MAPP NM-SPG = Transmission

November 30th, 2005


Today was the MAPP SPG meeting, I guess it’s technically MISO now, but everyone calls it MAPP. This is where it’s decided how to make the wishes of those with the power happen. There is a distinction between the policy promotion of transmission , i.e., whether we’ll have distributed and dispersed generation or central station power, and the technical problems such as overloads, impacts of connecting generation on the system as a whole. This group deals with the technical problems, calling them to the group’s attention and banding together to figure out a fix. In this respect, it is all connected. But because it’s all connected, this is also the venue where the policy doesn’t always agree with the laws of physics, yet engineering brains are trying to make it happen, yielding occasional “OH SHIT!” moments!

For example, today we talked about the “northern loop” problem, which is the 10% or so of the Buffalo Ridge wind energy that is shooting up to Dorsey, Montana, then over to the Forbes substation, and then down to the Chisago sub — by that time, given line losses, there’s probably nothing left! Here’s what the report says:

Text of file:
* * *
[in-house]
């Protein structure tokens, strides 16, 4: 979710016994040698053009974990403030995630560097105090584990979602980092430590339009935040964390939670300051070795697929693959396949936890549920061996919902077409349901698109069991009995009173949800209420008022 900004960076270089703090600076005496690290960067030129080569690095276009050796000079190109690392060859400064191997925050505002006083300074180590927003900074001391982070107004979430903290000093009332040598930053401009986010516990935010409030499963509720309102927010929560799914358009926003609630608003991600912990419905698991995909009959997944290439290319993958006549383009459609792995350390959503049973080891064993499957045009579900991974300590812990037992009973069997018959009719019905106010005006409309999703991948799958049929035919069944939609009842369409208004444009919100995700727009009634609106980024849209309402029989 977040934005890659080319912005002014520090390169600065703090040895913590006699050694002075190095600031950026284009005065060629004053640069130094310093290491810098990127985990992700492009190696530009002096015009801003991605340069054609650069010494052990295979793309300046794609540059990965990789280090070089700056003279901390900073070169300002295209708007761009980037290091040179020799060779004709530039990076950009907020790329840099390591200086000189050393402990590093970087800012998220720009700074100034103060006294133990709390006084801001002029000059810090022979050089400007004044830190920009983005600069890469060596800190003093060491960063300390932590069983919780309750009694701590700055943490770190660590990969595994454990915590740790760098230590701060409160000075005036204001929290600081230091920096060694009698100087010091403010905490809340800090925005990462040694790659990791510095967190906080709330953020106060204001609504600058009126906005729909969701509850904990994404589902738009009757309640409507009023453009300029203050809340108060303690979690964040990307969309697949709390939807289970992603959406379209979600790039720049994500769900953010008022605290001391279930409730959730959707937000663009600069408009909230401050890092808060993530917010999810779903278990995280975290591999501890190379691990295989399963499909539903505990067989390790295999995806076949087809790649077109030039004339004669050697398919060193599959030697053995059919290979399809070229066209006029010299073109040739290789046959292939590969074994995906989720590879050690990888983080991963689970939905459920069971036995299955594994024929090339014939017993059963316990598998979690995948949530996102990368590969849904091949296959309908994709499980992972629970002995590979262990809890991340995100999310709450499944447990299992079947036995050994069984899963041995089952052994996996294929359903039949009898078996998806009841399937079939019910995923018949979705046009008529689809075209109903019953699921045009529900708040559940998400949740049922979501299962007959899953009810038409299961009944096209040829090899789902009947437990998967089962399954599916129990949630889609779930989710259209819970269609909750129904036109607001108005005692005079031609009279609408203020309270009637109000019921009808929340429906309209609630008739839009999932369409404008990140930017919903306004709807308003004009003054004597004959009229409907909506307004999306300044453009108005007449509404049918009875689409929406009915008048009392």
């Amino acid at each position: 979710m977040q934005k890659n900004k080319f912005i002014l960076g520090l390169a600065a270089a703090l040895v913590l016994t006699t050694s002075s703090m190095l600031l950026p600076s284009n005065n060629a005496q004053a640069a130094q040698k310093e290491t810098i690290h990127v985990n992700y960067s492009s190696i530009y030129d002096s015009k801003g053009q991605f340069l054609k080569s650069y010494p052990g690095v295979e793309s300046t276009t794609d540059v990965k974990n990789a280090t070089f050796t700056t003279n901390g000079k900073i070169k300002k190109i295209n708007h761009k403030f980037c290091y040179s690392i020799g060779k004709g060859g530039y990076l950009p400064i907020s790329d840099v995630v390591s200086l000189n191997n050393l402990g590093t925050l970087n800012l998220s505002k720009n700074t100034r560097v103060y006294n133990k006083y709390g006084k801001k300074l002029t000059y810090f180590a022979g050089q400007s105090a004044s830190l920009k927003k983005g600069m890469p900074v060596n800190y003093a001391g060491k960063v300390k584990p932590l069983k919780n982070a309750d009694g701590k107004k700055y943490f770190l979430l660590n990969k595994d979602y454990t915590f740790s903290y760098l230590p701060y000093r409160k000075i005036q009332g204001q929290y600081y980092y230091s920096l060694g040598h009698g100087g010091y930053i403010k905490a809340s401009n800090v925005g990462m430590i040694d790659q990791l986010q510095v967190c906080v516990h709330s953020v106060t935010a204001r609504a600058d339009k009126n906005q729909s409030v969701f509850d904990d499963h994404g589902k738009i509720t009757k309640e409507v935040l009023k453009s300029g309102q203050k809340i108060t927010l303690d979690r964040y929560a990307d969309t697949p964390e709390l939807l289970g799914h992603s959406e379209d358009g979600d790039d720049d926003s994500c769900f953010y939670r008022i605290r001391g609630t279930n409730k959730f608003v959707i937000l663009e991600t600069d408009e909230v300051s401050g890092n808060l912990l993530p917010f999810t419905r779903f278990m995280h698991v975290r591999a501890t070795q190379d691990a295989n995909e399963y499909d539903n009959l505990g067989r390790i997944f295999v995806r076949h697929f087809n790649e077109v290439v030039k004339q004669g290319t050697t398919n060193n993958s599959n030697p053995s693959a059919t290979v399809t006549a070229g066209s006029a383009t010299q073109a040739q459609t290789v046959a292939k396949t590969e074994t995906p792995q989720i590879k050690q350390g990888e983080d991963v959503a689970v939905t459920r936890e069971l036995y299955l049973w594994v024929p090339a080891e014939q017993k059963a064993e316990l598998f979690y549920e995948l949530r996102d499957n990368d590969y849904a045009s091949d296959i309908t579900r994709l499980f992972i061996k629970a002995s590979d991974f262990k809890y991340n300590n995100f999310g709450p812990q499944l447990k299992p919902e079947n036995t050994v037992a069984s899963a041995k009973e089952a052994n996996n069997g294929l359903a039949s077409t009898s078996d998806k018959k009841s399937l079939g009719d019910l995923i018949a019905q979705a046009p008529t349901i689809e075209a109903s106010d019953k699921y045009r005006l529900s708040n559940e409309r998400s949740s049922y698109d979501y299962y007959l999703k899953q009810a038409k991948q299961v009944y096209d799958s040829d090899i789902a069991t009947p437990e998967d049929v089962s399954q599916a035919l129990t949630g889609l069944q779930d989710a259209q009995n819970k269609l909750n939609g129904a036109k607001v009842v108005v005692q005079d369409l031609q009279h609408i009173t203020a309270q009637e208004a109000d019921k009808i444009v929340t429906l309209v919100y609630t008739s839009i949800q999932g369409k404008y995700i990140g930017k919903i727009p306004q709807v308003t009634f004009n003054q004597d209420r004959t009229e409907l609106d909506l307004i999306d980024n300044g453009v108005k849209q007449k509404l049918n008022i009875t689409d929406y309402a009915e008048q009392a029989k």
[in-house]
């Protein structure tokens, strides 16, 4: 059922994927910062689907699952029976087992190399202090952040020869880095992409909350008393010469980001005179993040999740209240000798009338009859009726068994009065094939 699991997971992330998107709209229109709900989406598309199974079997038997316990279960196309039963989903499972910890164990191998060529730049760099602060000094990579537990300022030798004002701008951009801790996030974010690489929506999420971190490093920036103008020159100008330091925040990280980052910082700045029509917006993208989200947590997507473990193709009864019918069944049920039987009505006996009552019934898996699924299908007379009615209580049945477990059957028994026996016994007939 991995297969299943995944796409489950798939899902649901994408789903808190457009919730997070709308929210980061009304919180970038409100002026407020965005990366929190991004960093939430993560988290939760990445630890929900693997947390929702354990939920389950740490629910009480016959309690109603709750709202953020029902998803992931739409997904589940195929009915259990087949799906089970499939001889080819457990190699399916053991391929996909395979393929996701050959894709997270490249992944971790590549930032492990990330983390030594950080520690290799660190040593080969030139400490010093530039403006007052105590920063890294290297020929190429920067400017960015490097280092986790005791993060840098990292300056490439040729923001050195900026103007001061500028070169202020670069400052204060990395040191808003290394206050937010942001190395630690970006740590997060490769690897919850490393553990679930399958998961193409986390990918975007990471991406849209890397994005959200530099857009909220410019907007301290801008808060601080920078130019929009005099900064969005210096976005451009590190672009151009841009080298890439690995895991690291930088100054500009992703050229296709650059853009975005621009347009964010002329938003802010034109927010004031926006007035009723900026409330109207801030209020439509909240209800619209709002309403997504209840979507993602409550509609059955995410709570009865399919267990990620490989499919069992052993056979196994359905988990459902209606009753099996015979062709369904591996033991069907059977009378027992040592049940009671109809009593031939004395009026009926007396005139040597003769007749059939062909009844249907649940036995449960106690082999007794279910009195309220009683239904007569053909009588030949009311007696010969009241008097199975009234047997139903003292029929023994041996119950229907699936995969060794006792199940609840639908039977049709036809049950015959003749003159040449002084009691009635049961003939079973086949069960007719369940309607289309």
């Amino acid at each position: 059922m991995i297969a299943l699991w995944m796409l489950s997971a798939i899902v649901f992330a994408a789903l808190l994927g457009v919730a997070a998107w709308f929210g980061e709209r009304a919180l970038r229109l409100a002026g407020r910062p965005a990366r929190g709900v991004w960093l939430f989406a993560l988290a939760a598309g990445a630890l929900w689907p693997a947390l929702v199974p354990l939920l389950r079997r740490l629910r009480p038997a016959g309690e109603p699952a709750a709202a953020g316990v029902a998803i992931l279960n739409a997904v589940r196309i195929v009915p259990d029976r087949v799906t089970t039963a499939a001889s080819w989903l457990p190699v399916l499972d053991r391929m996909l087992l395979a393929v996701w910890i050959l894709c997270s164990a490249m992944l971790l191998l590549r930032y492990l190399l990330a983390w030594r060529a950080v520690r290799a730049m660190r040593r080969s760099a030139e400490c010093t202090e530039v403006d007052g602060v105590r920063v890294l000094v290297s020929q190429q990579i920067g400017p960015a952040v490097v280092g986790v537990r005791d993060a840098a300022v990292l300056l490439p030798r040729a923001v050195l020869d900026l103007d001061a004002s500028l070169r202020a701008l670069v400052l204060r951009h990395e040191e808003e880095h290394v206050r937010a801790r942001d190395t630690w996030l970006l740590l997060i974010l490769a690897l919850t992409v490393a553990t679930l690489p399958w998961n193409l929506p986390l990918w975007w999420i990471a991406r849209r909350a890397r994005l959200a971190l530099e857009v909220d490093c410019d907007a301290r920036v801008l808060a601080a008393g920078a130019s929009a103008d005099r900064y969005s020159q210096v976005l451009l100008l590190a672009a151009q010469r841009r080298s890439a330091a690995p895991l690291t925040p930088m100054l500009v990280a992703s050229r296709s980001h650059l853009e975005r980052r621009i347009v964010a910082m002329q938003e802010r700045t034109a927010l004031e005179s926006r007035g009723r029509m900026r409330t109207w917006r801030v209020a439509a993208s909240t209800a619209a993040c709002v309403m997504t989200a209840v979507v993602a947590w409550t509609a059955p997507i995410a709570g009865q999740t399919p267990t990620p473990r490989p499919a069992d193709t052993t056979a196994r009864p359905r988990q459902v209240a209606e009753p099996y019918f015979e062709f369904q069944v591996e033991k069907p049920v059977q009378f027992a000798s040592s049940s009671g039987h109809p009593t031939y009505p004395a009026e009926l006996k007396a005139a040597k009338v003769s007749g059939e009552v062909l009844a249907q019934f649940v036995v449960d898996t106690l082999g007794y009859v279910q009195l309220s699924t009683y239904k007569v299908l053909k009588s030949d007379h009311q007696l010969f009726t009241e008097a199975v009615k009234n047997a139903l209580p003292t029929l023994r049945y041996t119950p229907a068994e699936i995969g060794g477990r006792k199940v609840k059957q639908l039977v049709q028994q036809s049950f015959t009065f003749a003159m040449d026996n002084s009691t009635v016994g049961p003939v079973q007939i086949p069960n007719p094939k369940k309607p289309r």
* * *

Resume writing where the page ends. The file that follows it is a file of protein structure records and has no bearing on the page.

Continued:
… it is observed that whatever transmission Option were implemented, approximately 4-5% of the SW Minnesota –> Twin Cities/Milwaukee power delivery flows northward to Manitoba on the Rugby-Glenboro and Letellier-Drayton 230kV lines, and then southward on the Dorsey (Riel) Roseau Co-Forbes-Chisago Co 500kV.

It’s 200MW over limits and gets worse as the level of export from North Dakota goes up. What to do? Well, they don’t quite know yet, but here’s what they’re looking at:

* Phase Shifting Transformers — VERY EXPENSIVE – $5-8 million

* Lower impedence of new 345kV line – solves problem by directing more electricity through 345kV line because more here = less there, and also decreases line losses on 345kV (no cost provided)

* Increase 500kV loadability – with capacitors, the rating could be increased over 400 MVA — also $5-8 million

This Manitoba wind problem is a good example of why it’s not very bright to be shipping electricity over long distances — there are so many variables to account for, and where we’re dealing with a generation source with a 41% capacity factor, and assuming at least 30% line losses before it gets to where it’s going, if everything goes right, this is about the least efficient and most wasteful way to supply electricity.

Here’s another example, imagine Mesaba, cranking away producing electricity. They put it on the line, and it goes out into the world toward a “sink” end point, and guess what?

The transfer analyusis indicated that, excluding pre-existing constraints, the proposed facilities would be limited to less than 90 MW in deliveries to Xcel Energy for the indicated sinks.

Translation – they’re sunk – they can’t get the power to the sink! To find this glorious sentence, go to the MISO queue and scroll down to project number 38280-01, the Mesaba project, and then scroll way right and click on X2.

Watching paint dry? I think not!


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